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Suggest treatment for urinary incontinence

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Posted on Tue, 30 Dec 2014
Question: I have tried every drug available for bladder incontinence as well as a electronic stimulus device. I'm curious if the new botox treatment is to be considered? I am afraid of the many side effects I've seen on tv and in reading. Am I stuck wearing pads and depend panties? Please help. Thank you.
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Answered by Dr. Olsi Taka (1 hour later)
Brief Answer:
I recommend it but should have realistic expectations.

Detailed Answer:
Hello. I read your query and I am sorry about what you are going through and the disappointing results of the treatments tried up to now.

The botox treatment is becoming very popular and widespread for the treatment of bladder incontinence from overactive bladder. So naturally this is a valid option presented by your doctor and you should consider it. After all, you say you have already exhausted the other options whether drugs or electronic stimulus device. The side effects like infection are not that frequent especially with antibiotic prophylaxis and painful urination is temporary, other complications are extremely rare.

There is also the possibility of retention which is estimated to be present in up to 25% of cases, a catheter might be needed but since the botox effect is not permanent it will wear off eventually, if you regret it you'll simply not repeat it.

So I think when it comes to side effects the risks are acceptable and I would recommend it.

What I want you to consider though before taking a decision are your expectations. I see that you ask whether you're stuck wearing pads, so being completely free of symptoms is a priority to you when deciding for this treatment. What I want you to be conscious of, is that this treatment rarely resolves the symptoms completely, the goal is only to reduce them (by an average of 50%), rarely do we achieve resolution. Also the treatment will wear off and will have to be repeated every 3-9 months.

So you should weigh a 50% only expected benefit, towards the risk of temporary retention (up to 20%) and the need for repeat of procedure

I remain at your disposal for further questions.
Above answer was peer-reviewed by : Dr. Vinay Bhardwaj
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Follow up: Dr. Olsi Taka (2 hours later)
Dr. Taka,
Thank you for your quick reply and advise. I was not advised that the Botox was a temporary fix and following your info, I will give it a trial. I did see on utube the procedure with the catheter and do not find it appealing! However, the percentages are in my favor. I was never told that a complete cure was possible, so the Botox is probably my best option at this time. Thank you for educating me on the pros and cons of Botox.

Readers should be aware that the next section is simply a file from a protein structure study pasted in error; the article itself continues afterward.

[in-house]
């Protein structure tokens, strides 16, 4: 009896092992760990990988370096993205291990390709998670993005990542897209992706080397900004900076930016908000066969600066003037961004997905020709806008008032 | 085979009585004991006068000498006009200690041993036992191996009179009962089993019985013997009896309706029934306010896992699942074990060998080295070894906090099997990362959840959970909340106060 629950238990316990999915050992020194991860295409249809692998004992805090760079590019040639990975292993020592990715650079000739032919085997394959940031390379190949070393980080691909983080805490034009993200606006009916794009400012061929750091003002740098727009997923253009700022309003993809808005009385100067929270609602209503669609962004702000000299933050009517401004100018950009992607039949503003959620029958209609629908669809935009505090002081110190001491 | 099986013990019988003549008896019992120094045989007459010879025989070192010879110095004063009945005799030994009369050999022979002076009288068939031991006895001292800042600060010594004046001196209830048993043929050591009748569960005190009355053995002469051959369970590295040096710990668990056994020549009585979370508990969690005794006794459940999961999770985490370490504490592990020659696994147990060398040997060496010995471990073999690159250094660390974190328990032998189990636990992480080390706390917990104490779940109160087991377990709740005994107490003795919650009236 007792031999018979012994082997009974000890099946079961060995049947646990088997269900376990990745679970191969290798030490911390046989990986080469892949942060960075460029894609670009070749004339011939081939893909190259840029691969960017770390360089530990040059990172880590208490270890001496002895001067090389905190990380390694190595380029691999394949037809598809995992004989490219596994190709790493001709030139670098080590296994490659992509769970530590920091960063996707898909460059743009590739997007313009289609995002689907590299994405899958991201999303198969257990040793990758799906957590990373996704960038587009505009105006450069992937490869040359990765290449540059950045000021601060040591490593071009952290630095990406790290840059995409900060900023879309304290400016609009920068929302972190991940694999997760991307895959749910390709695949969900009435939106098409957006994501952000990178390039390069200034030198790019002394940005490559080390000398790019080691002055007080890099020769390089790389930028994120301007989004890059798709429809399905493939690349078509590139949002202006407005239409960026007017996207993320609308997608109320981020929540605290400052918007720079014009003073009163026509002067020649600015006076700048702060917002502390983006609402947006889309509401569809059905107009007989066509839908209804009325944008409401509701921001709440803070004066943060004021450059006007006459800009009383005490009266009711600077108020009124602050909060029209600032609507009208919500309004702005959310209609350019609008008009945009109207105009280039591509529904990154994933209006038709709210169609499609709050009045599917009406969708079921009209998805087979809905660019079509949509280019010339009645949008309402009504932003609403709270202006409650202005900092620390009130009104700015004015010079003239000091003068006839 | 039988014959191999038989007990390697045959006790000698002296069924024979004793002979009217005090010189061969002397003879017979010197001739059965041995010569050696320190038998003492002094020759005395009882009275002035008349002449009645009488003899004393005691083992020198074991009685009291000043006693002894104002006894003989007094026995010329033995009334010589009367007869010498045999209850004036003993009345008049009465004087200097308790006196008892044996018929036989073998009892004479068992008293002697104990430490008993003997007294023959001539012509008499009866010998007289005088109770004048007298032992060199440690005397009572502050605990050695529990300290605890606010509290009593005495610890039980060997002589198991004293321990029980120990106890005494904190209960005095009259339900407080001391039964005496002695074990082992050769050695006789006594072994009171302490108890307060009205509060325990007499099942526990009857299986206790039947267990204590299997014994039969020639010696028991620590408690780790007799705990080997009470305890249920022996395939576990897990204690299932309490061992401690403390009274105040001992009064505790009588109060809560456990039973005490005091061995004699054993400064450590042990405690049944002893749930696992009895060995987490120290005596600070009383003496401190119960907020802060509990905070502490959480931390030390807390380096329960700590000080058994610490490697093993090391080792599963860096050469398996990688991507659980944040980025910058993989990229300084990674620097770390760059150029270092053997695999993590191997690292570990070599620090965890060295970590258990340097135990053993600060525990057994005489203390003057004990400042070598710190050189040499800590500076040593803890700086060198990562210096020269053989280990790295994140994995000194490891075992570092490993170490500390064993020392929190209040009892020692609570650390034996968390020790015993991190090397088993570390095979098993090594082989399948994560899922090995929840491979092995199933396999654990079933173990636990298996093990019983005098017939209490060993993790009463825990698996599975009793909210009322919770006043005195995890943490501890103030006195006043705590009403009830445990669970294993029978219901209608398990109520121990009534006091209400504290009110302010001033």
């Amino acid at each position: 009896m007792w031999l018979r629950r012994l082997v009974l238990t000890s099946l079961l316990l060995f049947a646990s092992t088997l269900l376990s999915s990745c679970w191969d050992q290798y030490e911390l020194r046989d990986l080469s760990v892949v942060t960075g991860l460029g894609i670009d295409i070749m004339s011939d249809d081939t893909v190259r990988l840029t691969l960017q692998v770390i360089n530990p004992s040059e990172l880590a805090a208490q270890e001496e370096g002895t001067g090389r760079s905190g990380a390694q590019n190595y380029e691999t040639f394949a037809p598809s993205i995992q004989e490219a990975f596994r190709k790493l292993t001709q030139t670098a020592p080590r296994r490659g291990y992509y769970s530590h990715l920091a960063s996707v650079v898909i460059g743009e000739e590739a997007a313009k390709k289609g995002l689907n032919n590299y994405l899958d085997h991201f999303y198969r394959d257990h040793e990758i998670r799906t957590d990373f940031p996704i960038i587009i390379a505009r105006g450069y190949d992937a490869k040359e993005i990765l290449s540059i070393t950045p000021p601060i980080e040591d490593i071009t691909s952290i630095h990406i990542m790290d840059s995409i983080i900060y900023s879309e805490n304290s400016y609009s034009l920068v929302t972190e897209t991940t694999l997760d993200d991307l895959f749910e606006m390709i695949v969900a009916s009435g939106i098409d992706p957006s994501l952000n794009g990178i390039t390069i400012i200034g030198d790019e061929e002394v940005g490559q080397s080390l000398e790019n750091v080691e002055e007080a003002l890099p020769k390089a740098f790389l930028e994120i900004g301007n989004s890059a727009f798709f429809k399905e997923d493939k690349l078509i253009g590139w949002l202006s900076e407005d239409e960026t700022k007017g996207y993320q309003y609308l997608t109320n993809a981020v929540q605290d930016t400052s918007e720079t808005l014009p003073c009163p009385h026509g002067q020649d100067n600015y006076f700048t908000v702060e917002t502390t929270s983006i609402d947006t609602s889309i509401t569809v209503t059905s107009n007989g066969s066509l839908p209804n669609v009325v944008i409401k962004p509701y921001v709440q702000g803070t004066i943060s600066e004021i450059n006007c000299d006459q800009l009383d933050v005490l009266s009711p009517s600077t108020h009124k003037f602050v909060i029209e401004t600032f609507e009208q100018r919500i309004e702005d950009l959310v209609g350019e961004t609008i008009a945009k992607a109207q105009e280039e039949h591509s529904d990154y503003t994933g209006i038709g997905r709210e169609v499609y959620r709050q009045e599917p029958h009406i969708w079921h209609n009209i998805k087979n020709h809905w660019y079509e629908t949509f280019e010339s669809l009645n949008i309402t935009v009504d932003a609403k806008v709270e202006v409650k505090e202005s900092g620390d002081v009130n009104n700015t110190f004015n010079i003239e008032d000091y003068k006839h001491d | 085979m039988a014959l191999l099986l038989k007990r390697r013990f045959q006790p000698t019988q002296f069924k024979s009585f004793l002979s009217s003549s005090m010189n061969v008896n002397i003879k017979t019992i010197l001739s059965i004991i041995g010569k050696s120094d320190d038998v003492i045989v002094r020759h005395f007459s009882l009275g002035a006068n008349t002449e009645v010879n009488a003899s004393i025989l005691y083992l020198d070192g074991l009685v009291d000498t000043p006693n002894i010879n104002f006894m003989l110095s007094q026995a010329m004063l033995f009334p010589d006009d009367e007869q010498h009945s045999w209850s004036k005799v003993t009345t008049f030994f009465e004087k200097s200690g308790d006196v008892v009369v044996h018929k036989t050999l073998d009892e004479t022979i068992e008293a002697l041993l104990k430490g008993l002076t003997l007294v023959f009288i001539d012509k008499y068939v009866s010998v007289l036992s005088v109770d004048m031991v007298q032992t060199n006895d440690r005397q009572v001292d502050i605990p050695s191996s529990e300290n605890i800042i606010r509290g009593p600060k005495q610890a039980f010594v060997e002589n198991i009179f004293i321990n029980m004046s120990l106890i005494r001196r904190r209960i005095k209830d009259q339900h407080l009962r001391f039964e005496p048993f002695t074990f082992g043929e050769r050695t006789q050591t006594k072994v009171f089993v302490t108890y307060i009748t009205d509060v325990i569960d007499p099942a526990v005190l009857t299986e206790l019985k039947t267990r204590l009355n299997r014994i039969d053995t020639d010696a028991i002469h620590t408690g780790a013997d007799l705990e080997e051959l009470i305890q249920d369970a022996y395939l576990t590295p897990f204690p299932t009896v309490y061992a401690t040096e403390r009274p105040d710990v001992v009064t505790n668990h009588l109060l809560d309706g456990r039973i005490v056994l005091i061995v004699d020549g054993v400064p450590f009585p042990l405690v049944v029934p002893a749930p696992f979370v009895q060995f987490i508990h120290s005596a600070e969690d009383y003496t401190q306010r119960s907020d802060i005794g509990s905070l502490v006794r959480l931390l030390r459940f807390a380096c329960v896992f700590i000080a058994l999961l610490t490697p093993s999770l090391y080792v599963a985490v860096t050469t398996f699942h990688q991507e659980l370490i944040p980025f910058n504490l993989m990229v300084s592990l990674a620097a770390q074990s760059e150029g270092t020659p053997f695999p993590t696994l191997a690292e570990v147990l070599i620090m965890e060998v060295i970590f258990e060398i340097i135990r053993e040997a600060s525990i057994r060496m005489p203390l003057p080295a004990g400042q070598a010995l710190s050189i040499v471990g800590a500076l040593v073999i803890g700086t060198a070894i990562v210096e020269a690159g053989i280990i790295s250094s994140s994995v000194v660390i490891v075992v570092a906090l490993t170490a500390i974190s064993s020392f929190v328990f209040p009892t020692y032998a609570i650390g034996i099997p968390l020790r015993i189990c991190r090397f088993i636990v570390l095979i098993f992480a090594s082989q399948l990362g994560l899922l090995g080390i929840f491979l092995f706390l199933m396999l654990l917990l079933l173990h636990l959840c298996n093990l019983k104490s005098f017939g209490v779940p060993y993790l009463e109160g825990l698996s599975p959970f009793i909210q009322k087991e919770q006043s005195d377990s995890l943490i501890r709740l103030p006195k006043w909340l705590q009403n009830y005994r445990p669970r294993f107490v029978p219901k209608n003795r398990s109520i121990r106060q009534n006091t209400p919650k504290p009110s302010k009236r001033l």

doctor
Answered by Dr. Olsi Taka (4 hours later)
Brief Answer:
Good luck

Detailed Answer:
I am pleased you have found my answer helpful. I hope things work out for the best.
Above answer was peer-reviewed by : Dr. Bhagyalaxmi Nalaparaju
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Answered by
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Dr. Olsi Taka

Neurologist

Practicing since :2004

Answered : 3674 Questions

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Suggest treatment for urinary incontinence

Brief Answer: I recommend it but should have realistic expectations. Detailed Answer: Hello. I read your query and I am sorry about what you are going through and the disappointing results of the treatments tried up to now. The botox treatment is becoming very popular and widespread for the treatment of bladder incontinence from overactive bladder. So naturally this is a valid option presented by your doctor and you should consider it. After all, you say you have already exhausted the other options whether drugs or electronic stimulus device. The side effects like infection are not that frequent especially with antibiotic prophylaxis and painful urination is temporary, other complications are extremely rare. There is also the possibility of retention which is estimated to be present in up to 25% of cases, a catheter might be needed but since the botox effect is not permanent it will wear off eventually, if you regret it you'll simply not repeat it. So I think when it comes to side effects the risks are acceptable and I would recommend it. What I want you to consider though before taking a decision are your expectations. I see that you ask whether you're stuck wearing pads, so being completely free of symptoms is a priority to you when deciding for this treatment. What I want you to be conscious of, is that this treatment rarely resolves the symptoms completely, the goal is only to reduce them (by an average of 50%), rarely do we achieve resolution. Also the treatment will wear off and will have to be repeated every 3-9 months. So you should weigh a 50% only expected benefit, towards the risk of temporary retention (up to 20%) and the need for repeat of procedure I remain at your disposal for further questions.